“What is truth?” Pilate asks of Jesus. What is truth?
This question struck me this week as I, like so many others, have been
watching the world news unfold in the wake of the attacks in Paris, as a public debate is taking place about what the “true” Christian response is to a Syrian refugee crisis, as violence continues to break out around the globe and still it seems that light-skinned people are mourned more deeply and more publicly than dark-skinned people.. “What is truth?” I’ve wondered as protesters have been gathering in front of a Minneapolis
North Side police precinct office demanding answers to questions surrounding the death of Jamar Clark who was shot by police a week ago. Not just “what is ‘the’ truth?” but what is truth when there are so many people and perspectives and experiences involved. “What is truth?”
I’ve also been thinking about “What is truth?” as friends and acquaintances on social media are participating in various versions of what I call the “Thankful Game” that many of us are likely going to play when we sit around Thanksgiving tables later this week. You know the one – – where we go around the table and name something for which we are thankful. Only on social media sites like Facebook, Twitter, or Instagram users post daily a word, phrase, story, or picture representing something for which they are thankful with the hashtag “30daysofgratitude” or something similar. I don’t doubt the sincerity of the posts that I see, and I certainly see the benefit of such an activity in cultivating an attitude of gratitude. But I also wonder sometimes if they tell the whole story. I wonder if we are sometimes encouraged to paint a picture of our lives that is prettier than reality on some social media. Do these daily disciplines illumine dark places with the light of truth or do they blind us from the reality that not all of life is picture perfect? I wonder if they are partial truth and if somewhere, not too far beneath the surface, there is another truth lurking in most people’s lives – stories of pain or sadness, struggle and mixed feelings. What is truth?
Jesus’ trial in front of Pilate is one of those darker stories taking place beneath the surface of the otherwise joyful celebration of Passover among Jews in Jerusalem. While throngs of people have come to the city to worship and give thanks for the redemption of their ancestors from slavery, behind the feasts and sacrifices are the events of Jesus’ triumphal entry, arrest, trial, and, eventually, his crucifixion.
Pilate is caught in the middle of an internal struggle within the Jewish community. He is Roman. His job is govern the land that his government occupies, protect the interests of the caesar, and enforce the ironically named Pax Romana, “the peace of Rome,” by any means necessary. He has been told that Jesus claims to be the king of the Jews, a problem, if it is true, because it represents a threat to the king, the caesar, the ruler back in Rome. But is what he has been told true? Well, yes and no. Jesus is sovereign; he is Lord. He is Son of God, and he is God, the king and ruler of the universe. But at the same time Jesus didn’t seek out a kingship the way the world characterizes kingship. He didn’t hold it over others to manipulate with power; he didn’t post a selfie wearing a crown and tag it #grateful. He is king, but not in the way the world expects a king, and therefore he resists answering such a loaded question. And in this glimpse of the truth that shines through in his conversation with Pilate we can discover what it means to follow him as his disciples and ones who carry the name of this different kind of king today.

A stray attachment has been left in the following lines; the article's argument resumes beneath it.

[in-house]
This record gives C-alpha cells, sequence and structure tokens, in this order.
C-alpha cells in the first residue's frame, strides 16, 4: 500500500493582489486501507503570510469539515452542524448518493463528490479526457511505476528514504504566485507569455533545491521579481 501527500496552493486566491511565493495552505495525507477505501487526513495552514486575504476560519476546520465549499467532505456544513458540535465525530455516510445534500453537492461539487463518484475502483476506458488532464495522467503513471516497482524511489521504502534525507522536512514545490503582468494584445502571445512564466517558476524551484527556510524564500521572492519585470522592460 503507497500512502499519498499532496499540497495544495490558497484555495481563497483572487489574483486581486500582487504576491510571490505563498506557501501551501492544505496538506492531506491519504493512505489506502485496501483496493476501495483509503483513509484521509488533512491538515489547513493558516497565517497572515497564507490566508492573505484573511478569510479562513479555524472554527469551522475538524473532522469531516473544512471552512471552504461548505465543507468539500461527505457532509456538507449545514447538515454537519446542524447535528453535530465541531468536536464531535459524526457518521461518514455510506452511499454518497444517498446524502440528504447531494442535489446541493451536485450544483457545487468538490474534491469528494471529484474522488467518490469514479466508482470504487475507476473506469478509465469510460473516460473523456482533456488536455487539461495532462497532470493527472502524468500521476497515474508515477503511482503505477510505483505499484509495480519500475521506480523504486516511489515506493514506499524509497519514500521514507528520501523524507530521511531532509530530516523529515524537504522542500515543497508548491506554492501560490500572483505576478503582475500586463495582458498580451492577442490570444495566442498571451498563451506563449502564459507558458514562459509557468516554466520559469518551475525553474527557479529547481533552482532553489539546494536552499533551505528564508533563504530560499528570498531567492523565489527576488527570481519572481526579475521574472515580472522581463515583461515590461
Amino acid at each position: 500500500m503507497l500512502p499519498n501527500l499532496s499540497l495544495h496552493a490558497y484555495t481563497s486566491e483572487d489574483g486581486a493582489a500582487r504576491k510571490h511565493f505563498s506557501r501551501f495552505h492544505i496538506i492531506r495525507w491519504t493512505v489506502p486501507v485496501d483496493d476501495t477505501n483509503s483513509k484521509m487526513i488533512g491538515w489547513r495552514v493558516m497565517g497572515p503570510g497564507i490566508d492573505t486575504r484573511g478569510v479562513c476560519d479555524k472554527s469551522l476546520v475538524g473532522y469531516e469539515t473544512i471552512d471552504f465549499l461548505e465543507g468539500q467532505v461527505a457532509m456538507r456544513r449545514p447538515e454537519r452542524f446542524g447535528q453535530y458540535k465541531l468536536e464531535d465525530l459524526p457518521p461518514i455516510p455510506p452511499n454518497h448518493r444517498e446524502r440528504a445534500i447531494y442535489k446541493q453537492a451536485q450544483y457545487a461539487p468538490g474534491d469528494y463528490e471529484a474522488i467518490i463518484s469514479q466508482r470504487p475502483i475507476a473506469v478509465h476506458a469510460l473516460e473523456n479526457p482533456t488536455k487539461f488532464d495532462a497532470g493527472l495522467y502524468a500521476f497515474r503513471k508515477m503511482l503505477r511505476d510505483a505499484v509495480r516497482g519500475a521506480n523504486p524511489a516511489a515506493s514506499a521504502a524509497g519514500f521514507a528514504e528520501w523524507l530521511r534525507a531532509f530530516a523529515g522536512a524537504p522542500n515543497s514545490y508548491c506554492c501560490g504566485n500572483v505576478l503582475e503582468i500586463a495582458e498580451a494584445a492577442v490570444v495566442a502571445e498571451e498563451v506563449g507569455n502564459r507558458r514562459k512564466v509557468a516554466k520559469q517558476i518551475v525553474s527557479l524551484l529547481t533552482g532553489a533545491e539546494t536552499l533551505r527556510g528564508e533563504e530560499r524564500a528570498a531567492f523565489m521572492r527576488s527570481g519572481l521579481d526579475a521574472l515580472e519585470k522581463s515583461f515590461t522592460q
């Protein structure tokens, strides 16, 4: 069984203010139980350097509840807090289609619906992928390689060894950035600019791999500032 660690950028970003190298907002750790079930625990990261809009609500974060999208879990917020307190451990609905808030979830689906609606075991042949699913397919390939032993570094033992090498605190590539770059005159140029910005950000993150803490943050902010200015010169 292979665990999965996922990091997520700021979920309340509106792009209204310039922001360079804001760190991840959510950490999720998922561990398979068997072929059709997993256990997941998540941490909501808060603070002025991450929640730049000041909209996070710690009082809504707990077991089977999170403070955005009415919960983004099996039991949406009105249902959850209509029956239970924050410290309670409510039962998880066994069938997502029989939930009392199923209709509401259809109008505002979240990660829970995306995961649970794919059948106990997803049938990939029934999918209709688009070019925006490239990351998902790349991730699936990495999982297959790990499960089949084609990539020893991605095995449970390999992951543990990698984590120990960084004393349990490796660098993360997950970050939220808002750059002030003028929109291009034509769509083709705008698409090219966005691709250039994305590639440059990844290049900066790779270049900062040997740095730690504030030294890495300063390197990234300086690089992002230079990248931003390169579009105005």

Jesus reigns not with political power, but with humility, not with physical might, but with mercy, not with violence, but surrender, even surrender unto death. He didn’t come to enforce rules, but he came that his life might point to, testify to true living. He came to point to the One who designed life in order that we might set our ways according to the divine way, that we might live in the good news of God’s unfailing, unconditional, justice-seeking, outcast-including, love. And the truth of this love, the truth of the the gospel, the truth of Jesus, the truth of our God isn’t always picture perfect. It’s rarely easy. It’s sometimes messy. It’s often risky. And it may just set us at odds with our culture.
When Jesus spent his ministry testifying to the truth, it got him slapped, whipped, spat upon, and killed. When Jesus pointed to a love that is for the whole world, not just for those with privilege and knowledge and money and the right color of skin, it got him rejected. The truth is that the things the world often counts as blessings – money, luxury, security, power, prestige – are exactly the things that Jesus cautions us about holding onto. So while they may be things for which we offer thanks, this season or any, the truth of who Jesus is needs to push us to consider:
How did Jesus use his “kingship”? He used it to speak difficult truth to power, to stand on the side of the outcast, to welcome sinners into his inner circle, to bring life where there is death, to lift up those who have been laid low by circumstance or society.
How then will we use our status, our influence, our privilege – – whether we asked for it or not? Whether we were born into it or we worked for it? And this Thanksgiving will we simply offer thanks for the gifts in our lives and stop there or will we use what we have to testify to the truth – to God’s love for all, even when it risks our safety, our security, our lives. Giving thanks is an important part of living in response to the gospel, but it’s not an end in and of itself. Risking those gifts for the blessing of others is the next step in truthful, thankful living. Amen.